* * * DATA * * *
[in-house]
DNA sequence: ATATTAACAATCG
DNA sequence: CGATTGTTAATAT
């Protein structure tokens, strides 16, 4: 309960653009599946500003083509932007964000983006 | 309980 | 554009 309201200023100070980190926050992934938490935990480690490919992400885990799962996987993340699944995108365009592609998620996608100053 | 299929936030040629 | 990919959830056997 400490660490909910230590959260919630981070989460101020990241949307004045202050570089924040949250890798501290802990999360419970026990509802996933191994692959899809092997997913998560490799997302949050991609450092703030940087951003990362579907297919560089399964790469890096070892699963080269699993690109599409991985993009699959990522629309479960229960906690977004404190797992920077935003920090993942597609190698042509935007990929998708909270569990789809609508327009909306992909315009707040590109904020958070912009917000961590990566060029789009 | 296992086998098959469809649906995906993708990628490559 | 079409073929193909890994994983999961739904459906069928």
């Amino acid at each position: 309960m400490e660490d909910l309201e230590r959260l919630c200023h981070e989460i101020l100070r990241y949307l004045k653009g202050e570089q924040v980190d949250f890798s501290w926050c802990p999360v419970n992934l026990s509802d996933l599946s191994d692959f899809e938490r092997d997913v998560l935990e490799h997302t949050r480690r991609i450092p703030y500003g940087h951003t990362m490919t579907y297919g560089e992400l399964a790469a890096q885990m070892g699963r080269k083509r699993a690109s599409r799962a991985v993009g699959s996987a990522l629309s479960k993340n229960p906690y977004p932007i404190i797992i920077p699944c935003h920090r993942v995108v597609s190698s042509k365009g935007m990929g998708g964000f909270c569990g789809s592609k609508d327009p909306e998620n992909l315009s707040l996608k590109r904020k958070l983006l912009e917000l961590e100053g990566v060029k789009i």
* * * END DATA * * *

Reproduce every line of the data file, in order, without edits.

[in-house]
DNA sequence: ATATTAACAATCG
DNA sequence: CGATTGTTAATAT
């Protein structure tokens, strides 16, 4: 309960653009599946500003083509932007964000983006 | 309980 | 554009 309201200023100070980190926050992934938490935990480690490919992400885990799962996987993340699944995108365009592609998620996608100053 | 299929936030040629 | 990919959830056997 400490660490909910230590959260919630981070989460101020990241949307004045202050570089924040949250890798501290802990999360419970026990509802996933191994692959899809092997997913998560490799997302949050991609450092703030940087951003990362579907297919560089399964790469890096070892699963080269699993690109599409991985993009699959990522629309479960229960906690977004404190797992920077935003920090993942597609190698042509935007990929998708909270569990789809609508327009909306992909315009707040590109904020958070912009917000961590990566060029789009 | 296992086998098959469809649906995906993708990628490559 | 079409073929193909890994994983999961739904459906069928």
């Amino acid at each position: 309960m400490e660490d909910l309201e230590r959260l919630c200023h981070e989460i101020l100070r990241y949307l004045k653009g202050e570089q924040v980190d949250f890798s501290w926050c802990p999360v419970n992934l026990s509802d996933l599946s191994d692959f899809e938490r092997d997913v998560l935990e490799h997302t949050r480690r991609i450092p703030y500003g940087h951003t990362m490919t579907y297919g560089e992400l399964a790469a890096q885990m070892g699963r080269k083509r699993a690109s599409r799962a991985v993009g699959s996987a990522l629309s479960k993340n229960p906690y977004p932007i404190i797992i920077p699944c935003h920090r993942v995108v597609s190698s042509k365009g935007m990929g998708g964000f909270c569990g789809s592609k609508d327009p909306e998620n992909l315009s707040l996608k590109r904020k958070l983006l912009e917000l961590e100053g990566v060029k789009i």